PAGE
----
The rattling of jackhammers rang through the icy Monday morning air around Town Square, where already before 9 a.m. tourists posed beneath the antler arches.
Their photos will be the last of perhaps millions to feature — small and inconspicuous in the background — the stone column and bronze plaques that have served as Jackson’s centerpiece for nearly half a century.
The veteran’s monument, built in 1976, may not be as iconic as the world-famous arches. But for those with a deep connection its final day was cause to reminisce, as American Legion Post 43 moves ahead with erecting a new one in its place.
A handful of veterans and their families gathered around as workers circled, breaking apart the stone bit by bit and shoveling the rubble into wheelbarrows.
The star of the event was Allen Raver, a 93-year-old Marine Corps veteran who has lived in Jackson for five decades. He served for two years, fighting in the historic battles of Okinawa, Tinian and Saipan, and was wounded and discharged at age 19, having earned a Purple Heart.
“Should we give Allen a hammer?” joked Legion member Donald Perkins, turning to a chuckling Raver. “You want to beat on it?”
The workers peeled off a heavy plaque and hefted it into place before him for a photo. But for some reason, it doesn’t include his name. And besides Raver, post Commander Greg McCoy said, the current monument is missing some 100 others, which is what prompted the Legion to update it. They’ll add those neglected names and leave space for those from future conflicts.
But as with many historical sites in recent years, plans for the new monument have generated their share of controversy. Many have argued the design — an eight-paneled work of black granite with etched names and iconic images from each war — is inappropriate for the Town Square.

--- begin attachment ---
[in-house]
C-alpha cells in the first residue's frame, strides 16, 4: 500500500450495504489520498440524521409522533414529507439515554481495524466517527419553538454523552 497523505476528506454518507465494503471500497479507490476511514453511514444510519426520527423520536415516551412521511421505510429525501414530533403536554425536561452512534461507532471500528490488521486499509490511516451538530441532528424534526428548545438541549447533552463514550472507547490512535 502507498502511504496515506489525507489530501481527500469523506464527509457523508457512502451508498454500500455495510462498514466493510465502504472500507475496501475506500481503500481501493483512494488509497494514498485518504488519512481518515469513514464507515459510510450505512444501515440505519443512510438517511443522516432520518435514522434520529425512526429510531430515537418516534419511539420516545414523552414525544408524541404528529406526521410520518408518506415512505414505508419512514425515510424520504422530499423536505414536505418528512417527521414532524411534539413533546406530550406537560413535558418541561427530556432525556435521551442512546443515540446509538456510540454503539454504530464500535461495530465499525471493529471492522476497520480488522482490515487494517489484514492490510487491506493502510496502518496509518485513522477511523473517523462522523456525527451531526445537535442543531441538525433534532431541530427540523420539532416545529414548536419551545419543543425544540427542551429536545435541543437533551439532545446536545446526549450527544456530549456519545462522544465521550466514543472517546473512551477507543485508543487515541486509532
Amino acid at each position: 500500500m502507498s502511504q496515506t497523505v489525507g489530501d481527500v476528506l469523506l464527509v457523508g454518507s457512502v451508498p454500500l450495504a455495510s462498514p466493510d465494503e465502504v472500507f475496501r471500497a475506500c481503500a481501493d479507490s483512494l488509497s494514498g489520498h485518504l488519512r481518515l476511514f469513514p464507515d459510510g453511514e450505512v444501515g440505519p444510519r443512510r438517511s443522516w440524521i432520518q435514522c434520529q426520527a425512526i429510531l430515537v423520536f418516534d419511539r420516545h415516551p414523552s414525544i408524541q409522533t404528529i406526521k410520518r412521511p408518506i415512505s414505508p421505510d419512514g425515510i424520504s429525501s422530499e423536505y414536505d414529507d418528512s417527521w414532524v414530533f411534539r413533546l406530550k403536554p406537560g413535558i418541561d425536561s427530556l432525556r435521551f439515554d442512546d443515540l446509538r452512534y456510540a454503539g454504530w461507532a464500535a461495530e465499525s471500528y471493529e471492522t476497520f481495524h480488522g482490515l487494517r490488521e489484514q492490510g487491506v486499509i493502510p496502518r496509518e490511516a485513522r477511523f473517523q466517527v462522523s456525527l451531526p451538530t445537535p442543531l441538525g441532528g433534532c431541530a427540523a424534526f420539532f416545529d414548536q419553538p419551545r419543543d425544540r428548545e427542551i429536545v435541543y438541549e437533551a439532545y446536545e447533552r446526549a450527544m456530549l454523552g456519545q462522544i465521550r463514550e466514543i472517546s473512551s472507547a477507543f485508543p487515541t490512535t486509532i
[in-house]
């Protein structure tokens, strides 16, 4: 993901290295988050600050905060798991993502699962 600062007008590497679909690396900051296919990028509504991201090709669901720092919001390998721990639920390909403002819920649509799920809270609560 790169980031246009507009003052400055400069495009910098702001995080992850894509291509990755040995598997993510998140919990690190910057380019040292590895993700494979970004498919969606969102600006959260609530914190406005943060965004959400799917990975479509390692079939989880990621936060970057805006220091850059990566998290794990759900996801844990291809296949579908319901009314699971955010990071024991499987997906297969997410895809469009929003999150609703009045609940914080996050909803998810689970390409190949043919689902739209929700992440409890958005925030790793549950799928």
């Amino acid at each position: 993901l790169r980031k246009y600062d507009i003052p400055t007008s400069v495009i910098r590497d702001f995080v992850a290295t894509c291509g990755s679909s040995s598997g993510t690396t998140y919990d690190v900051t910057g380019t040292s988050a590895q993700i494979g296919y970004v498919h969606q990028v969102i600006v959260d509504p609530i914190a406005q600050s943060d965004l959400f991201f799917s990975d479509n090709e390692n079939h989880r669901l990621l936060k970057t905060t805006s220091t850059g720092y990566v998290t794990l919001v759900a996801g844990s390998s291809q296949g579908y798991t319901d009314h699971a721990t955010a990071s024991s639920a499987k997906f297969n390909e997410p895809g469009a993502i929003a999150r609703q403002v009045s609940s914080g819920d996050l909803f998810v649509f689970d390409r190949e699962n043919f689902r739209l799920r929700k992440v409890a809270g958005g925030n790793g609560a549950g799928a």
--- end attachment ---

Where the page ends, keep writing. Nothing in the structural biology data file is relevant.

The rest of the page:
The Public Art Task Force and some elected officials opposed including photographs. Noting that the monument’s purpose is to celebrate veterans, not war, they argue it needs only those veterans’ names.
The Legion insisted the photos help viewers understand what they’re seeing, and others feel the most important thing is simply to ensure the new one recognizes all Jackson Hole veterans.
Jeff Raver, who attended the demolition with his father, looks forward to the renovation.
“I think it’s going to be awesome,” he said. “Our military needs to be honored.”
Inside the rock, a time capsule waited years to be uncovered, and the American Legion will wait to open it until its next meeting. The Legion will hold on to the old plaques until it’s decided what to do with them. The bucking bronc and cowboy statue atop it will be adorn the new monument.
The rest of the decades-old original has been reduced to debris. But in the eyes of the right person, even these scraps still hold meaning.
Gene McCreight, a Jackson-raised Army veteran who has since moved to Kansas, happened to be visiting on the day the monument came down and stopped by to pay his respects one last time.
“You never come back to Jackson without coming to see it,” he said, gazing at the soon-to-fall pillar. Suddenly, struck by an idea, he called to McCoy.
“Could I have a piece of the rock?” he asked.
The post commander grabbed one and brought it to him. Pensively, McCreight turned the stone over in his hand.
“We grew up with this,” he said. “It’s a piece of history.”